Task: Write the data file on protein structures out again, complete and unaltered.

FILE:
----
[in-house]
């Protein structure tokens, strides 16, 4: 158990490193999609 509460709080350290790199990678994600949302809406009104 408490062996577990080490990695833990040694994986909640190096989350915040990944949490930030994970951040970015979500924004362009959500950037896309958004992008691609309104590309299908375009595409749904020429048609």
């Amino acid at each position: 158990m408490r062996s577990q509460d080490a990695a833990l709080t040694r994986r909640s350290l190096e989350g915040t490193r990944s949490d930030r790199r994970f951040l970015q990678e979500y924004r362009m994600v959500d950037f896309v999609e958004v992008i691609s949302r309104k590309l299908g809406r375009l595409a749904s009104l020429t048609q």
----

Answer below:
[in-house]
């Protein structure tokens, strides 16, 4: 158990490193999609 509460709080350290790199990678994600949302809406009104 408490062996577990080490990695833990040694994986909640190096989350915040990944949490930030994970951040970015979500924004362009959500950037896309958004992008691609309104590309299908375009595409749904020429048609």
């Amino acid at each position: 158990m408490r062996s577990q509460d080490a990695a833990l709080t040694r994986r909640s350290l190096e989350g915040t490193r990944s949490d930030r790199r994970f951040l970015q990678e979500y924004r362009m994600v959500d950037f896309v999609e958004v992008i691609s949302r309104k590309l299908g809406r375009l595409a749904s009104l020429t048609q």